The benefits of operating with an ERP system is well understood throughout the logistics industry. ERP software integrates and coordinates processes across a whole operation, facilitating strategic planning and simplifying day-to-day management—all while saving both time and costs. However, although these real-world improvements are well known, there’s still one vital business process that’s too often left out of the integrated approach: accounting.
So why do businesses still choose to omit accounting as part of their integrated ERP logistics solution? Well for some, the structure of their operation might dictate the need for an external accounting system that isn’t integrated with their wider logistics ERP. The first example of this is a logistics operation that operates as a department (a non-separate legal entity) of a much larger organization. In this case, accounting and finance must be centralized across the whole business, logistics operations included. Two separate systems would be unmanageable and so the logistics side of accounting is integrated into the whole.
The second instance is when the logistics operation is a separate legal entity of a much larger conglomerate. Although accounting isn’t centralized across legal entities, financial reporting is. In this case, the accounts payable and receivable can be managed in the logistics ERP solution from which the general ledger account can be uploaded and integrated into the wider accounting system.
In these situations, using an external accounting system makes sense. What doesn’t make sense and is all too common, is a business using an external accounting system because of the fear of change and a complacency with a system that’s been in use for years.
The small change
Change is important: it enables you to react faster than competitors and to adapt to new business practices that promote productivity. Without change, a business stalls. Many logistics businesses still use external ‘off-the-shelf’ accounting systems simply because that’s what they’ve always done. It may be a package familiar to an accounting team through their previous non-logistics-based roles, it may be a brand recognizable to the man on the street, and it might do its job perfectly well as a stand-alone product. What it won’t do is integrate your accounting with your wider strategic goals; it won’t give you an insight into your business practices; and it won’t improve the productivity, visibility and accountability of your operations.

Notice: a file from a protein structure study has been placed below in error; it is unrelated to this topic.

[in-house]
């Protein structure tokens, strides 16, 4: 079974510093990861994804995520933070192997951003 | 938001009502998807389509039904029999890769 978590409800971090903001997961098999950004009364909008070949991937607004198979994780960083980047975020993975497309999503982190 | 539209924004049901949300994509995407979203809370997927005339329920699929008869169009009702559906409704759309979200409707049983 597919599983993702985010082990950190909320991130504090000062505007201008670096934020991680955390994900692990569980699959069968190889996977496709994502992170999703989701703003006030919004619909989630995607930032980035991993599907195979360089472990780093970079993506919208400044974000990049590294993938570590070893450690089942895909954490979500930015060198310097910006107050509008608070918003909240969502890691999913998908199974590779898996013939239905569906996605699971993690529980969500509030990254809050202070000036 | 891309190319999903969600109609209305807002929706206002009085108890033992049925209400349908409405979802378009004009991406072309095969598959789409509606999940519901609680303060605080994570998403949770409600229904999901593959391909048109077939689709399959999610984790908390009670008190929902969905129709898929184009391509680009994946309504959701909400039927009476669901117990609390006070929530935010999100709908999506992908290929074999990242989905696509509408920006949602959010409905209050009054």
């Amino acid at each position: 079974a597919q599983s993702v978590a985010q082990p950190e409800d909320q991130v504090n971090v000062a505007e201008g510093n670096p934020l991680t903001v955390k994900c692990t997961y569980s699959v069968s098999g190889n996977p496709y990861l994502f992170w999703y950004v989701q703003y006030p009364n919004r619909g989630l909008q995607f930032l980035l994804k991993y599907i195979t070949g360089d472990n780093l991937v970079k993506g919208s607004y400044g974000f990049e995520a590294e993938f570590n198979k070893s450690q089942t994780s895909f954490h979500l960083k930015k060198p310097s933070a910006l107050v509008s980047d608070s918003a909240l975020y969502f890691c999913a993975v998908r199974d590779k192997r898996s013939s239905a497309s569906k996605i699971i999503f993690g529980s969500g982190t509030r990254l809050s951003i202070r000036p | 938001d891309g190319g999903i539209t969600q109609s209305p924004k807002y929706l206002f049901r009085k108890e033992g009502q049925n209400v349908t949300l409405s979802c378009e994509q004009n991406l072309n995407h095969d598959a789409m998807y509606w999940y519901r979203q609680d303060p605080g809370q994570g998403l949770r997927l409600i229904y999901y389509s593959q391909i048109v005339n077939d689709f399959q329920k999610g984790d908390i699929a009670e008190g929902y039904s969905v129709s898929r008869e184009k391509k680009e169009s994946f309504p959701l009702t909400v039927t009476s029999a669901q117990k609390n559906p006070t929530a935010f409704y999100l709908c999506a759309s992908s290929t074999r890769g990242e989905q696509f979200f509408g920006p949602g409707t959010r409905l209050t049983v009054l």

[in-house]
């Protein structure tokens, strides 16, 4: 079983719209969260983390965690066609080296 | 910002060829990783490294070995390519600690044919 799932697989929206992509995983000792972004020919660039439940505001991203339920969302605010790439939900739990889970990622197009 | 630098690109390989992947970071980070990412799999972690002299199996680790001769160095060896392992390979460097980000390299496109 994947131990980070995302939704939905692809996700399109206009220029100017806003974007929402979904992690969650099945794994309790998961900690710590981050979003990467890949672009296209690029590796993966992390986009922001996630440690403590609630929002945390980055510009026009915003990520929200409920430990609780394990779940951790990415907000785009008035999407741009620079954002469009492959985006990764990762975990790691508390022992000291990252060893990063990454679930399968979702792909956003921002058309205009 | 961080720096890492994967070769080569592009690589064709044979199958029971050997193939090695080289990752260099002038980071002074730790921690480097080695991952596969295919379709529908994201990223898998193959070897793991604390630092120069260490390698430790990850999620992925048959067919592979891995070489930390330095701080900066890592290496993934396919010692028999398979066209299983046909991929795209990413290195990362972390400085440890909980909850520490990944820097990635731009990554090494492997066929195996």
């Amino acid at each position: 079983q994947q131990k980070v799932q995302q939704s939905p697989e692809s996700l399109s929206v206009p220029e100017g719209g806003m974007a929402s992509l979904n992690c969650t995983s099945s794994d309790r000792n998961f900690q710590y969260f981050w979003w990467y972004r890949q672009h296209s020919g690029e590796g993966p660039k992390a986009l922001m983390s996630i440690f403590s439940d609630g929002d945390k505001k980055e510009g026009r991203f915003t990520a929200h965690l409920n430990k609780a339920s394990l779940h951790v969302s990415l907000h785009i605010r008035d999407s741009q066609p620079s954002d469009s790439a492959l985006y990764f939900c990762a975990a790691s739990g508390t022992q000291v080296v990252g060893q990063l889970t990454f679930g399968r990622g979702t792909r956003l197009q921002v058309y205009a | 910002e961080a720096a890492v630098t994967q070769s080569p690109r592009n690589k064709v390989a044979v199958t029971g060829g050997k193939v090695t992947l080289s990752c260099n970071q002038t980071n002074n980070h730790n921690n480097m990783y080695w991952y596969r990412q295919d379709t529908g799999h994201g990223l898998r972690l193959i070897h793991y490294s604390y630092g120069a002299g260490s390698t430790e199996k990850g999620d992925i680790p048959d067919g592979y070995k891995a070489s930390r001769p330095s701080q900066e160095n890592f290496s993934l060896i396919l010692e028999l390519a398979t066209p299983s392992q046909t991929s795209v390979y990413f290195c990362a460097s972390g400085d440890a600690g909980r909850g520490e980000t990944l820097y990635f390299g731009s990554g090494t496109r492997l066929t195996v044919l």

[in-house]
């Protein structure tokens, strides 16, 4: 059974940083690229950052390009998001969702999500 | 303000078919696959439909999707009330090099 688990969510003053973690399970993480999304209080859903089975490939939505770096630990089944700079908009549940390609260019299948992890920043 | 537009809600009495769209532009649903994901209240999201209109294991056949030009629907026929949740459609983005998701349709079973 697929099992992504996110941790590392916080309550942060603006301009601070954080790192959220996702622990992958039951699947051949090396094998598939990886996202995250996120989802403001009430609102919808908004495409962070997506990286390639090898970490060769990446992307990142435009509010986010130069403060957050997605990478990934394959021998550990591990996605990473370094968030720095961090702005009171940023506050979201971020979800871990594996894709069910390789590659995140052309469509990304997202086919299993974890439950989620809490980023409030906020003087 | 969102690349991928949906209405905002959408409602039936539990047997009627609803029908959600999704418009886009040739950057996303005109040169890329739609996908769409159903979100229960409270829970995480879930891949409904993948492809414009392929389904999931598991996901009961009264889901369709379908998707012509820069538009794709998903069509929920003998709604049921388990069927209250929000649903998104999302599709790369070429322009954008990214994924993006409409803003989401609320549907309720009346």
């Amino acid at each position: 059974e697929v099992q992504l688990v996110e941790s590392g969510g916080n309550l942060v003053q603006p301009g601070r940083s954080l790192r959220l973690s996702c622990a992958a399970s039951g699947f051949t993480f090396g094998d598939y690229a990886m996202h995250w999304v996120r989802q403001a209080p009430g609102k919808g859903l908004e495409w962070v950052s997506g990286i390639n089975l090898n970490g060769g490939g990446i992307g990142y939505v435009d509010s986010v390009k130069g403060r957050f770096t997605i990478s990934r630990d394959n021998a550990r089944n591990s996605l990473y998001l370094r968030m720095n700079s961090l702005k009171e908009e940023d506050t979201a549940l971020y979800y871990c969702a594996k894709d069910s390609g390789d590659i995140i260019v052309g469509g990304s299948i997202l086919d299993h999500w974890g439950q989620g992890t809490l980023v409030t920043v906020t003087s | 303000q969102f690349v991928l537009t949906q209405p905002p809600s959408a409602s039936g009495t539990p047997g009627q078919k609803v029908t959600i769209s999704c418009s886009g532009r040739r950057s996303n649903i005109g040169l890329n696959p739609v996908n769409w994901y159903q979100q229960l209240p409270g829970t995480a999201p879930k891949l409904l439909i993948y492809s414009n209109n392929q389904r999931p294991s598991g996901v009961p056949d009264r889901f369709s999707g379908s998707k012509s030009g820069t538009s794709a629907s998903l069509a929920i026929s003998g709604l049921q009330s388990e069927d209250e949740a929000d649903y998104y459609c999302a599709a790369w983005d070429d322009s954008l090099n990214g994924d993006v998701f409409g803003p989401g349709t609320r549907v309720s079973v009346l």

Usually, an external accounting system accounts the monetary aspects of business transactions. It doesn’t tell the story of the business, it only summarizes it. An external accounting system can’t see what’s going on in the back-end of your business, and if it can’t see it, you might miss it. With integrated accounting, you gain operational control, credit control, limits, invoice and payment statuses—as well as the security that your accounts are tallying with your real-world operations at the end of the day.
On top of this functionality, integrated accounting also wins out when it comes to productivity. It eliminates the need to double key information across multiple systems, improving the speed of communication across the business while minimizing the chance of mistakes. Integration also gives a business high levels of visibility so transactional information can be accessed across an operation in real-time. In a world where businesses are squeezed on operating margins, these small but significant improvements soon add up to make a big difference to operations.
Adding up the difference
An external accounting system can work well for many businesses across many industries—and that’s precisely the problem. No one would employ a baker for a butcher’s job, and so a logistics business should use an accounting system that’s tailored to fit the industry. And logistics is an industry with a difference. It breaks borders and crosses compliance regulations across the globe and this can make accounting a taxing proposition. An external accounting system just may not be up to the job.
A native accounting system packaged in an ERP geared specifically towards international logistics can aid integration with globally recognized industry systems (CASS, HRMC etc), international compliance, foreign currency management and contra settlements between agents.
To help future-proof a business, a dedicated logistics ERP is also more likely to react to industry developments. This means that its integrated accounting system will receive updates to ensure its logistics-business users can stay up to date with the latest compliance regulations. Consider this compared to a generic stand-alone system which may leave a logistics provider behind while the supply chain moves forward.
It’s all about using the right tool for the right job. Logistics providers don’t just move and manage freight; they also move information and money. Just as the right machinery is used to move physical goods, the right software platform should be used to move finances and valuable data. For logistics businesses wanting to make money more manageable, the benefits of an integrated accounting system soon add up. So don’t short change your business—the cost is just too great.